By the time I showed up here in 1980 as a commercial salmon fisherman, Slim had passed on leaving his legend behind. Genova, in her eighties, could no longer abide the widow's life on the fog-bound and storm-tossed ocean front. While I only corresponded with Mrs. Crane, one of the messages she left for me was, "No one can appreciate the sacrifices it takes to live here without actually living here."

Now I am at an age where I understand what she meant.

When I moved in I had lots of professional carpentry restoration experience. I was an architect's hands-on assistant for Interactive Resources Inc. of Richmond, California. I was engaged in the initial design process for the creation of the Brothers' Lighthouse conversion in San Francisco Bay. I knew what I was doing when I bought this old house on the coast. I could see where the hands of the craftsman who remodeled the home began to lose their edge. It was sad.

Now it's my turn.

I want to pass this building on to a new generation of builders who will respect its legacy and strength and history.

I'm stuck for an idea.

If anyone can suggest my next move, I suspect you might know of someone who can.

What do you think? Is there a story here?


What do YOU think?

Is there a deal here?

At July 23, 2006 10:19 AM, Anonymous Joel Waldman said...

Dear Folks,

If you want to write me, try

I failed to give any contact info in my earlier comments.


At July 24, 2006 9:45 AM, Blogger Oblio70 said...

What a thing to be a part in! Though I've not been to Elk myself, I know the area and it is breathtaking. I'd love to hear/see more about your home and what you've done with it. What kind of issues has the coast presented in your house? I have to admit that it sounds terribly (I hate to use this word) romantic, and seems to embue that struggle and reward of "ownership" I spoke of earlier.

Unfortuantely for our little family, a home such as this located far from San Francisco is just not practical. I may not have mentioned this, but our 2-yr old daughter has a serious heart defect that keeps us fairly-well tethered to her doctors at UCSF (~1 hour max). You can see her here:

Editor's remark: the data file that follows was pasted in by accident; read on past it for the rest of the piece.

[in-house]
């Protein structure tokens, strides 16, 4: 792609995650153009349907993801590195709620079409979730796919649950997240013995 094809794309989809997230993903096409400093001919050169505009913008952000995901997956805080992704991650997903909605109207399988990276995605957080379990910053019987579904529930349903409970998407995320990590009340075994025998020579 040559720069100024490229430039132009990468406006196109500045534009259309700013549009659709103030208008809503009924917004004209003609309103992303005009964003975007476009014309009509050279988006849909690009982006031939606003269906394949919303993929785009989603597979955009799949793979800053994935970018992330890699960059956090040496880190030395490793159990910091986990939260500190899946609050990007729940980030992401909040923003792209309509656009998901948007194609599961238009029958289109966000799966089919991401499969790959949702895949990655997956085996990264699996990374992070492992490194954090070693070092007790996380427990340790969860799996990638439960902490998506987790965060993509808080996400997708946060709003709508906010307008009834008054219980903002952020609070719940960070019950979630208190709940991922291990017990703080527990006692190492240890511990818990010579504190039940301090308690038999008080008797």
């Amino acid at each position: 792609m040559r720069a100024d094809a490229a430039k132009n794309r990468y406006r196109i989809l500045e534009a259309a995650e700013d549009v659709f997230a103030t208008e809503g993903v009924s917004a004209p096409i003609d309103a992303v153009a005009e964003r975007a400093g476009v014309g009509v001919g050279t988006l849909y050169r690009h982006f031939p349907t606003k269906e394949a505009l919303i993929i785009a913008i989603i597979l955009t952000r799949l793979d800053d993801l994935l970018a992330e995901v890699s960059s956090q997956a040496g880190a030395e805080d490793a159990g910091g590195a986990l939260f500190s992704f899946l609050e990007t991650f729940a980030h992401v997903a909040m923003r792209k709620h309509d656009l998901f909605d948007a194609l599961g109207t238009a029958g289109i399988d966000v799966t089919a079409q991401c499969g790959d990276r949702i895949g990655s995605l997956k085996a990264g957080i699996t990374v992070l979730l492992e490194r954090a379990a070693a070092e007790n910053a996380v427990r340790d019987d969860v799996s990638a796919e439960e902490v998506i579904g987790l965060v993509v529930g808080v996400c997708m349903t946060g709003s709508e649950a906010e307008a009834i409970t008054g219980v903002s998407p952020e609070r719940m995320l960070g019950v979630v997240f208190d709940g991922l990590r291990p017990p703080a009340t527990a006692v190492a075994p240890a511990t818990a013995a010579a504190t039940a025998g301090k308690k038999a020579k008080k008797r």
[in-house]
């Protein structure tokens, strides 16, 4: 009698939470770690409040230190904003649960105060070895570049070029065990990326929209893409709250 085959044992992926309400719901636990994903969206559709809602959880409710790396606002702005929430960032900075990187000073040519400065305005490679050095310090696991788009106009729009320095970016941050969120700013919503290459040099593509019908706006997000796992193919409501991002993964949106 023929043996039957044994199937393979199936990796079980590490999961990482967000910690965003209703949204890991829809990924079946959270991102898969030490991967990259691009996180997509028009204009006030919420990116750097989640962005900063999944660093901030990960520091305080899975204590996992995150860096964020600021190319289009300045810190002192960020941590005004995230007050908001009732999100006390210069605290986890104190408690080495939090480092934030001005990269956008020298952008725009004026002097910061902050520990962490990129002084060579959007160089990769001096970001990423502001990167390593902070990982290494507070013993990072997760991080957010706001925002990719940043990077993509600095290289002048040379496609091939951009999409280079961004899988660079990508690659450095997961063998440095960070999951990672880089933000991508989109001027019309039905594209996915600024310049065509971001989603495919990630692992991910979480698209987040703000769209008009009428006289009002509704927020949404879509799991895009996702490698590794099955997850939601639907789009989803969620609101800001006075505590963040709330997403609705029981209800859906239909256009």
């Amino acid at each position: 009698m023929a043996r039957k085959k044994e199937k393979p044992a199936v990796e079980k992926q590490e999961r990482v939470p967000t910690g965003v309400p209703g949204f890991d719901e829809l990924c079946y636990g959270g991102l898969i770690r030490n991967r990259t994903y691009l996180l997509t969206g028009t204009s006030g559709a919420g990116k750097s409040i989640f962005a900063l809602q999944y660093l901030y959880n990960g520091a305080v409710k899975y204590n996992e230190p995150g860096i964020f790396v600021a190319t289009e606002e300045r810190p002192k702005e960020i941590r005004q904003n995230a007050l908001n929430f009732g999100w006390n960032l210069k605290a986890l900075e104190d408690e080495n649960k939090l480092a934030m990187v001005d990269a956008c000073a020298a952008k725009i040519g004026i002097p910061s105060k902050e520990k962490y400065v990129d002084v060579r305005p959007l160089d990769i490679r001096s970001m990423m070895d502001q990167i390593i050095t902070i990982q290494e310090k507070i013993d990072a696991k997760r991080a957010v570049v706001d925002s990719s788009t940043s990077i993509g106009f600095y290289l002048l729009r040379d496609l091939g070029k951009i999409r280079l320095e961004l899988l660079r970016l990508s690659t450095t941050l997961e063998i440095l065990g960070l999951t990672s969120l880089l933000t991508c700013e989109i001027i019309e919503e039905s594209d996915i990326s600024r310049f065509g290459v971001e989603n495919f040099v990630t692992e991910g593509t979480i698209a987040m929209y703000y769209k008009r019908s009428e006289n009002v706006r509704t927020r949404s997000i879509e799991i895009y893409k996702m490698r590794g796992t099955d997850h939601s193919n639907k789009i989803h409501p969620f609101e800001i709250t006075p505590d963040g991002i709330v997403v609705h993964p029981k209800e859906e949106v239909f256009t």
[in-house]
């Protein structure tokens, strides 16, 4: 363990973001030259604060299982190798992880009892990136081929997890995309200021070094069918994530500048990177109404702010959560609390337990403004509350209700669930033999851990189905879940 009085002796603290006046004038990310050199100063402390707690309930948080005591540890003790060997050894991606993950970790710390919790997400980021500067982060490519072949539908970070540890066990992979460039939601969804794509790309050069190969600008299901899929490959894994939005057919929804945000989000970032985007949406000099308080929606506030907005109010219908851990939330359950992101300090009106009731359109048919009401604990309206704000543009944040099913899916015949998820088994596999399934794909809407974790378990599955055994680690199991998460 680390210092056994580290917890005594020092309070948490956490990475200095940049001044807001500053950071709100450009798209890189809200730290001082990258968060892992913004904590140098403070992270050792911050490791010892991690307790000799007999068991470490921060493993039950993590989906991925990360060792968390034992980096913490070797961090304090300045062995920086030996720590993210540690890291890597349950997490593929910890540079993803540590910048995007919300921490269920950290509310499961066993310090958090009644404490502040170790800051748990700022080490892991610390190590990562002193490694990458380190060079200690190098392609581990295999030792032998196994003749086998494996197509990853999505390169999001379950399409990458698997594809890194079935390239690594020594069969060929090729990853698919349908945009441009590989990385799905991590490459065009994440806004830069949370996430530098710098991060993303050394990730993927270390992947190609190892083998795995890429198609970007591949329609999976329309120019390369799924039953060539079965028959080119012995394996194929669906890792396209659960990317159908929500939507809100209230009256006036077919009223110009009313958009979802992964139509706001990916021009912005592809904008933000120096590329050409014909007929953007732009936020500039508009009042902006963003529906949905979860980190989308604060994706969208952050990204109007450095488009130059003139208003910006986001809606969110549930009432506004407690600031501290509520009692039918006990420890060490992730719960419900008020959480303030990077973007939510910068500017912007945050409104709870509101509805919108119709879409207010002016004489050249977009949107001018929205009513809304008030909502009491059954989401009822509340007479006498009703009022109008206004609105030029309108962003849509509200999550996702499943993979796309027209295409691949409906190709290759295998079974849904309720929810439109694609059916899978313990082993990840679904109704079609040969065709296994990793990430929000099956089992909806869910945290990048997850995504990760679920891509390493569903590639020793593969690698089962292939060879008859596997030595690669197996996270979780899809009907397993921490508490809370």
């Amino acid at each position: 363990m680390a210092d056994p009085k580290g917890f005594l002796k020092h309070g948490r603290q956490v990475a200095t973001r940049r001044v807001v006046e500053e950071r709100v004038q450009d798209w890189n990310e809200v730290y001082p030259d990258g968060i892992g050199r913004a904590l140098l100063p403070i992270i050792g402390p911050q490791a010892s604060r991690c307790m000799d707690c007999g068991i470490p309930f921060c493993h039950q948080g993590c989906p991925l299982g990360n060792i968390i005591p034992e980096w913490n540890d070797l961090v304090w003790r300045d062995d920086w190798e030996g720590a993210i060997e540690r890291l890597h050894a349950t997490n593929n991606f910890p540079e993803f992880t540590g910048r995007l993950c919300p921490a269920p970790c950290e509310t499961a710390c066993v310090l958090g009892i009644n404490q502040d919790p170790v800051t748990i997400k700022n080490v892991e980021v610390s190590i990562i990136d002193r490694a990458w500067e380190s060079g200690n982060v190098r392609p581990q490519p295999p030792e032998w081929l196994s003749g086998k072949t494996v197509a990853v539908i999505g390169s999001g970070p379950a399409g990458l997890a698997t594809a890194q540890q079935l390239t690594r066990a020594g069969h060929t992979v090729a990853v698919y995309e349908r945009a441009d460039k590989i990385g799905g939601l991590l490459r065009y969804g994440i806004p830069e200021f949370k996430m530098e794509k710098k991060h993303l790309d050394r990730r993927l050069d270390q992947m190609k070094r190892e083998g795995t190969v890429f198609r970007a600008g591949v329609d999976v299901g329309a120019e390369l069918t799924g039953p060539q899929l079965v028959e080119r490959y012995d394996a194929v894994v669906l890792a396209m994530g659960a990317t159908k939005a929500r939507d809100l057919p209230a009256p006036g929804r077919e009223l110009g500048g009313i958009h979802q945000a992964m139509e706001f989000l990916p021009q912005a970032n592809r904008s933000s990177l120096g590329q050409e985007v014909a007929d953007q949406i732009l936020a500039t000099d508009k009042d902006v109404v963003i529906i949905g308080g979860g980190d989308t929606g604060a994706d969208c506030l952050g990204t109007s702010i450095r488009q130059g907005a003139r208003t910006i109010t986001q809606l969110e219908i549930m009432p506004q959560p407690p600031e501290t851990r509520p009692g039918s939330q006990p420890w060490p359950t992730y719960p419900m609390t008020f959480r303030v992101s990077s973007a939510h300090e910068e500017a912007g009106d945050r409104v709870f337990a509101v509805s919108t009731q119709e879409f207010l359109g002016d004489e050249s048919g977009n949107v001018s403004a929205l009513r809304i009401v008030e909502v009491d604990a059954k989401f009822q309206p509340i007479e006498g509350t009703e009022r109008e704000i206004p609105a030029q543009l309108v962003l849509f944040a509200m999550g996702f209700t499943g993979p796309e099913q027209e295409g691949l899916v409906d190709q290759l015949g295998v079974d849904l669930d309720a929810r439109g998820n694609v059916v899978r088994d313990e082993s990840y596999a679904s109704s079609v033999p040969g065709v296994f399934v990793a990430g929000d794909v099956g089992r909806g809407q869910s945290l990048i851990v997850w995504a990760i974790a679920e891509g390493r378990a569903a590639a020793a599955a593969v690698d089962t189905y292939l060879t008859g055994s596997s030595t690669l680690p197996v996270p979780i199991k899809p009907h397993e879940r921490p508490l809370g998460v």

At July 25, 2006 11:59 AM, Anonymous Joel Waldman said...

Thanks for the reply.

May your sweetie be returned to perfect health and quickly.

Sir, this is my first experience with a blog. I do not like it. It is too complicated for my taste and continued interest. I dislike the name and the there is something creepy about it.

Can you explain the advantage of communicating this way as opposed to e-mail?

I am using Microsoft's Entourage through a local (Mendocino) ISP and it is something with which I am familiar and check every day. I gave you my e-mail address.

As far as being a part of this project, at this point you are as much involved as I am. It's all fantasy!

As to what you mean by coastal issues, I am unclear.

You are right. This is not a practical place to live. The "romance" is hardscrabble. I have lived and worked around the world and I'm still looking for a better place to live. I've had no luck for the past twenty years. I'm stuck here and I'm trying to force the issue to start travelling again.

As soon as I hear from "This Old House," I'll contact you here again.

Other than that, feel free to e-mail me.

Best wishes!